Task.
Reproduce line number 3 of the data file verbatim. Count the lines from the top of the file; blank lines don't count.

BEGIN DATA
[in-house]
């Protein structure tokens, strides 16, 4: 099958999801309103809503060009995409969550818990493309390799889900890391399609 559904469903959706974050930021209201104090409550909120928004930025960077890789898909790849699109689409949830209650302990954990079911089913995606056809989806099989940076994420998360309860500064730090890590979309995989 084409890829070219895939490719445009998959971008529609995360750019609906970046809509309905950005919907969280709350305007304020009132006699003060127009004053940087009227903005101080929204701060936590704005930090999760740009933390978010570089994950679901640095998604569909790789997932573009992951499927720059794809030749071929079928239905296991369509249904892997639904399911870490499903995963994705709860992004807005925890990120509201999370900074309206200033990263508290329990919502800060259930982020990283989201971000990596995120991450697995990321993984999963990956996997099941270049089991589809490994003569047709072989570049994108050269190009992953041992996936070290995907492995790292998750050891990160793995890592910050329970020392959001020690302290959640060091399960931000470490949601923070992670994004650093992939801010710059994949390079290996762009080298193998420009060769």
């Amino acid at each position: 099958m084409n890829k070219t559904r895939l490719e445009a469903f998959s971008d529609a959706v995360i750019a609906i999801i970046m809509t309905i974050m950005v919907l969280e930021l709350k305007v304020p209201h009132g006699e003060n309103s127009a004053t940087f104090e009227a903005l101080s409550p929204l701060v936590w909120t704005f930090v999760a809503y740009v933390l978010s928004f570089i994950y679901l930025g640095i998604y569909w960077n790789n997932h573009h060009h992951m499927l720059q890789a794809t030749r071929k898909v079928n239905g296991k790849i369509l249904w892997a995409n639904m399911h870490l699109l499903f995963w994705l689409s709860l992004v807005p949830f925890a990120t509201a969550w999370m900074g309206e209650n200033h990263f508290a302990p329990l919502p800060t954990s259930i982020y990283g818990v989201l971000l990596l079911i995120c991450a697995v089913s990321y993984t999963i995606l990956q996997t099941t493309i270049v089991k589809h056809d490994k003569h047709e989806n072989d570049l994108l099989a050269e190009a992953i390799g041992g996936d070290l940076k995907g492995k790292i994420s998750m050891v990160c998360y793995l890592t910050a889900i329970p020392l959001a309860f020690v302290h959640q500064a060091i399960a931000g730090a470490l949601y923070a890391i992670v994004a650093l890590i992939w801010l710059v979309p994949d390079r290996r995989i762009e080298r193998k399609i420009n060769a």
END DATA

């Amino acid at each position: 099958m084409n890829k070219t559904r895939l490719e445009a469903f998959s971008d529609a959706v995360i750019a609906i999801i970046m809509t309905i974050m950005v919907l969280e930021l709350k305007v304020p209201h009132g006699e003060n309103s127009a004053t940087f104090e009227a903005l101080s409550p929204l701060v936590w909120t704005f930090v999760a809503y740009v933390l978010s928004f570089i994950y679901l930025g640095i998604y569909w960077n790789n997932h573009h060009h992951m499927l720059q890789a794809t030749r071929k898909v079928n239905g296991k790849i369509l249904w892997a995409n639904m399911h870490l699109l499903f995963w994705l689409s709860l992004v807005p949830f925890a990120t509201a969550w999370m900074g309206e209650n200033h990263f508290a302990p329990l919502p800060t954990s259930i982020y990283g818990v989201l971000l990596l079911i995120c991450a697995v089913s990321y993984t999963i995606l990956q996997t099941t493309i270049v089991k589809h056809d490994k003569h047709e989806n072989d570049l994108l099989a050269e190009a992953i390799g041992g996936d070290l940076k995907g492995k790292i994420s998750m050891v990160c998360y793995l890592t910050a889900i329970p020392l959001a309860f020690v302290h959640q500064a060091i399960a931000g730090a470490l949601y923070a890391i992670v994004a650093l890590i992939w801010l710059v979309p994949d390079r290996r995989i762009e080298r193998k399609i420009n060769a």